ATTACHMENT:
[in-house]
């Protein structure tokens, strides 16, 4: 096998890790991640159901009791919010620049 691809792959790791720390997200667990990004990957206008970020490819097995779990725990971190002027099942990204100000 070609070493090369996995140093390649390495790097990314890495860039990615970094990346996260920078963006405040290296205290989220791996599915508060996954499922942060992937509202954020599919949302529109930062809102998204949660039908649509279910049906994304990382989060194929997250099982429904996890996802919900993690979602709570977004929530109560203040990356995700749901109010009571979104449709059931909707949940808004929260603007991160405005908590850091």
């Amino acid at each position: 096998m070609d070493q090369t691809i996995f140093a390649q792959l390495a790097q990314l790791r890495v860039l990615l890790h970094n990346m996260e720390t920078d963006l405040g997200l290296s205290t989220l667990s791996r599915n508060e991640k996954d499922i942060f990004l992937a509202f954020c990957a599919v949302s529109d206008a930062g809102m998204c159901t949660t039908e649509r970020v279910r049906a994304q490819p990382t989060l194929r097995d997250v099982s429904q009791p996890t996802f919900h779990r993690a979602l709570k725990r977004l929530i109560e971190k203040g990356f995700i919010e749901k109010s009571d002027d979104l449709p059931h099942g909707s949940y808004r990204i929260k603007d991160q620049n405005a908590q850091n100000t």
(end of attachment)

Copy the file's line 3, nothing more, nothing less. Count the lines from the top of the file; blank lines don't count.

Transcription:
């Amino acid at each position: 096998m070609d070493q090369t691809i996995f140093a390649q792959l390495a790097q990314l790791r890495v860039l990615l890790h970094n990346m996260e720390t920078d963006l405040g997200l290296s205290t989220l667990s791996r599915n508060e991640k996954d499922i942060f990004l992937a509202f954020c990957a599919v949302s529109d206008a930062g809102m998204c159901t949660t039908e649509r970020v279910r049906a994304q490819p990382t989060l194929r097995d997250v099982s429904q009791p996890t996802f919900h779990r993690a979602l709570k725990r977004l929530i109560e971190k203040g990356f995700i919010e749901k109010s009571d002027d979104l449709p059931h099942g909707s949940y808004r990204i929260k603007d991160q620049n405005a908590q850091n100000t």